**Summary:** In this tutorial, we will learn what set is in Python, what different operations we can perform on it, and when we should use it in our Python program.

## Introduction to Python Set

The set is one of the data structures that comes built-in in Python. It can store an unordered collection of unique elements of any data type.

For example, the following is a set in Python that store three different unique elements:

`>>> s = {1, 'two', 3.0}`

The set data structure in Python is similar to the list in the following ways:

**mutable**: we can modify an existing set (but all elements in the set should be immutable).**dynamic**: we can add or remove elements from a set.

However, unlike the list, the elements in the set are not ordered and indexed. And most importantly it only stores unique elements.

If we try to initialize a set with duplicate values, it automatically removes them and maintains a single copy of each unique element.

```
>>> s = {1, 2, 1, 3, 3, 4}
>>> print(s)
{1, 2, 3, 4}
```

## How to create a Set in Python?

In Python, we can create a set in two ways:

- using the
`set()`

contructor - using
`{}`

(curly braces)

To create a set using `set()`

, we pass an iterable (such as list, tuple, string, etc) containing the elements, as a parameter.

```
>>> s = set([1, 2, 3, 4, 5])
>>> print(s)
{1, 2, 3, 4, 5}
>>> type(s)
<class 'set'>
```

To create a set using `{}`

, we write the elements inside the braces separated by the comma.

```
>>> s = {1, 'one', 1.0}
>>> print(s)
{1, 'one'}
```

However, if we do not specify any element inside the `{}`

, Python interpreter will create an empty dictionary instead.

```
>>> s = {}
>>> type(s)
<class 'dict'>
```

Therefore, in cases where we want to create an empty set, we should use the `set()`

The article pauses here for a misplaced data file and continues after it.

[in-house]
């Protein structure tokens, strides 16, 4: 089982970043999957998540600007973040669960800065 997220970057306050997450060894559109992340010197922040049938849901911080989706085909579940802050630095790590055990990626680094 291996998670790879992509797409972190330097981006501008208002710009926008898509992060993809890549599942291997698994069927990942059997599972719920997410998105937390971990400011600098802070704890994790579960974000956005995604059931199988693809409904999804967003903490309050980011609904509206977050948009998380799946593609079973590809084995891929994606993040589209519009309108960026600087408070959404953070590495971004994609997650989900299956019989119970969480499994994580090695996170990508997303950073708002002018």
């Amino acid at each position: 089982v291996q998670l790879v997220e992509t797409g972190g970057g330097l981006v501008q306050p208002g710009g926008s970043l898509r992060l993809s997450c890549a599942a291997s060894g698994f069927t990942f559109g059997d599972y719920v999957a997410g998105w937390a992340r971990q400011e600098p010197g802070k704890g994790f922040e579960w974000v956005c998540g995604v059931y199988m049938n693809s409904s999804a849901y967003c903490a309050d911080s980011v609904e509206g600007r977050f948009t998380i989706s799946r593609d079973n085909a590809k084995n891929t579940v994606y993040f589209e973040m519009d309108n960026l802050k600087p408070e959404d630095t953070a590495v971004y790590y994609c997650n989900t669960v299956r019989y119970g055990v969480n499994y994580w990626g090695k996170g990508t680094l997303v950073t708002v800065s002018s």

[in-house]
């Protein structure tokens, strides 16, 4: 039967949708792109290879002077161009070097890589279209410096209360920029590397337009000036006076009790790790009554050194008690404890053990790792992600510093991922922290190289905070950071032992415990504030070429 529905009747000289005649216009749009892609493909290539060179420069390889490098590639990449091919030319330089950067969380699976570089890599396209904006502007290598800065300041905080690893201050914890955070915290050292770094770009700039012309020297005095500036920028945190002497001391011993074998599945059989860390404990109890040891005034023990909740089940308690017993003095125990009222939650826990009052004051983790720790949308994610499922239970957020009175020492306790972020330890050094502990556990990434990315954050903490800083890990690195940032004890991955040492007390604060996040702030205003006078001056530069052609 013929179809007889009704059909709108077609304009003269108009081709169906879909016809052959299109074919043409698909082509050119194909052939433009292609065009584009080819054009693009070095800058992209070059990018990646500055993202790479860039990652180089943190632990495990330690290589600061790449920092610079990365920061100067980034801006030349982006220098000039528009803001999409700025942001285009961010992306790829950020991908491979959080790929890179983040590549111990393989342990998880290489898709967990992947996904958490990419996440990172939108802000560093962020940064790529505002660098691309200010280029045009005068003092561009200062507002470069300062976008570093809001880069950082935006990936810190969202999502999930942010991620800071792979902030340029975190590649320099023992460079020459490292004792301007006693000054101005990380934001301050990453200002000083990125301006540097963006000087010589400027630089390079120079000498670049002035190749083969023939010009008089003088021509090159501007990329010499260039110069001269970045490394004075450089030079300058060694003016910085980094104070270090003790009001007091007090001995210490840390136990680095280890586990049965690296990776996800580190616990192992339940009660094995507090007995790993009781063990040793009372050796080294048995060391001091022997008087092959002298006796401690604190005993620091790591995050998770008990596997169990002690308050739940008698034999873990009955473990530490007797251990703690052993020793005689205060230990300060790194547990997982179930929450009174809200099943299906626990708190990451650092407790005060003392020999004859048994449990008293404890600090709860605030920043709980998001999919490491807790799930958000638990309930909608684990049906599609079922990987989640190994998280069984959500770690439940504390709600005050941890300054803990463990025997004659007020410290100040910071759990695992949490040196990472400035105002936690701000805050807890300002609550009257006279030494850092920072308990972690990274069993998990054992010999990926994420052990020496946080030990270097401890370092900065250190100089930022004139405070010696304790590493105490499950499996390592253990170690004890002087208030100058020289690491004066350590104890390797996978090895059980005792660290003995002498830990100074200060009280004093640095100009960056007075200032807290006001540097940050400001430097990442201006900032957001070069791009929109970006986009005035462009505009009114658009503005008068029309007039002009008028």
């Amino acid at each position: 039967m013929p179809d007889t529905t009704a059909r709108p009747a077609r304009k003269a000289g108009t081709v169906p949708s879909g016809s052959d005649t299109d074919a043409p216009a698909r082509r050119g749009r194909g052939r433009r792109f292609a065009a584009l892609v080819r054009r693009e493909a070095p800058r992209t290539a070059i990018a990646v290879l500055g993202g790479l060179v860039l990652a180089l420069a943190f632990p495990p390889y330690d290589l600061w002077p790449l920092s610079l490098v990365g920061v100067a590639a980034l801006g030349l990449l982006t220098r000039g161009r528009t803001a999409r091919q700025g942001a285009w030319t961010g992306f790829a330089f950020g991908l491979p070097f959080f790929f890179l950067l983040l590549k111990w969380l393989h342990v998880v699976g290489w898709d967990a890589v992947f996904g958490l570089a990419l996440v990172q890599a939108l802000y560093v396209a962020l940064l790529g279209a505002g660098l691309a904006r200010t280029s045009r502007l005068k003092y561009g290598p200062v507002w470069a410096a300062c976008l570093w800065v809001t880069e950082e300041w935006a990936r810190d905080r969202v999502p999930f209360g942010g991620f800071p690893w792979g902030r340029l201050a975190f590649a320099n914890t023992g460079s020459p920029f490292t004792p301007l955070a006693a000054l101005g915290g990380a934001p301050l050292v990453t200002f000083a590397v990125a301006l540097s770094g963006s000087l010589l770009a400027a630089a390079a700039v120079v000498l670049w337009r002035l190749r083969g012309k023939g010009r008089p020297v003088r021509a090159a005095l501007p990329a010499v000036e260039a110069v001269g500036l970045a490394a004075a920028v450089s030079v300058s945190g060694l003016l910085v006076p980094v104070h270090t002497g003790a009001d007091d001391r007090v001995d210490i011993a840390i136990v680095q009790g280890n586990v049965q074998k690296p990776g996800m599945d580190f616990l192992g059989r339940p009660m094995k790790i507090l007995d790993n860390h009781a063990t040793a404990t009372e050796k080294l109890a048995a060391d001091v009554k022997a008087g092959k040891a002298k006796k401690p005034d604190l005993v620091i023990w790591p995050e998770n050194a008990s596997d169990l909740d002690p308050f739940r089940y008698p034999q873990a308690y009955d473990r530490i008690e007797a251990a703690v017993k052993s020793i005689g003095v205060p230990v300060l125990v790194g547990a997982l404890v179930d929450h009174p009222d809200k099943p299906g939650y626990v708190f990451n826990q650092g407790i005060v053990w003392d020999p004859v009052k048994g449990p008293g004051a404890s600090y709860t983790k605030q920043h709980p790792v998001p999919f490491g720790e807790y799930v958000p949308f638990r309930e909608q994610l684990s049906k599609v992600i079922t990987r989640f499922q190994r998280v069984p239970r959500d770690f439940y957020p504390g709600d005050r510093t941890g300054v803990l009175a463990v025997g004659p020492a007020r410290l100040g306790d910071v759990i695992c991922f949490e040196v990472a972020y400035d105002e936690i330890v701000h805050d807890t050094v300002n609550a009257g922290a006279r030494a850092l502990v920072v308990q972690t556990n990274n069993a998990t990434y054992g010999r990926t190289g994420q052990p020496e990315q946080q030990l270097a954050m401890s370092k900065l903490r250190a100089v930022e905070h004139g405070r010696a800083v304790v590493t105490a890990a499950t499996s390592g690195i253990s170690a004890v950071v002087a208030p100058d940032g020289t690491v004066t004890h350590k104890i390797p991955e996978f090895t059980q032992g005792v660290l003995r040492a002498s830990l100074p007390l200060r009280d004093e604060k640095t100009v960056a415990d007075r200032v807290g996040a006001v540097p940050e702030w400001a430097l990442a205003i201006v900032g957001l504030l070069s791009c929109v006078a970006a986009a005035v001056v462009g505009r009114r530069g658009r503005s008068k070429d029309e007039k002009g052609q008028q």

contructor.

```
>>> s = set()
>>> type(s)
<class 'set'>
```

## Is Set Mutable in Python?

The set data structure in Python is mutable because we can modify an existing set by adding or removing items, but it can contain only immutable items.

If we try to add or initialize a set with mutable elements (such as a list), the interpreter would throw an error:

```
>>> s = {1, 2, 3, [4, 5]}
TypeError: unhashable type: 'list'
```

Although a set itself is mutable, it can only contain immutable elements such as numbers, strings, tuples, etc.

## Python Set Operations

There are various operations such as adding or removing items from the set, modifying existing items, combining two sets into one, etc, we can perform on a set data structure in Python. Let’s see each of them one by one.

### Access Set Items

Because the elements in the set are not ordered and indexed, we cannot access them using the indexing operator (i.e, `[]`

).

So the only way we can access the items of the set is by iterating through its items using an iterator such as for, while, etc.

```
>>> s = {'Python', 'C++', 'Java'}
>>> for x in s:
... print(x)
...
C++
Java
Python
```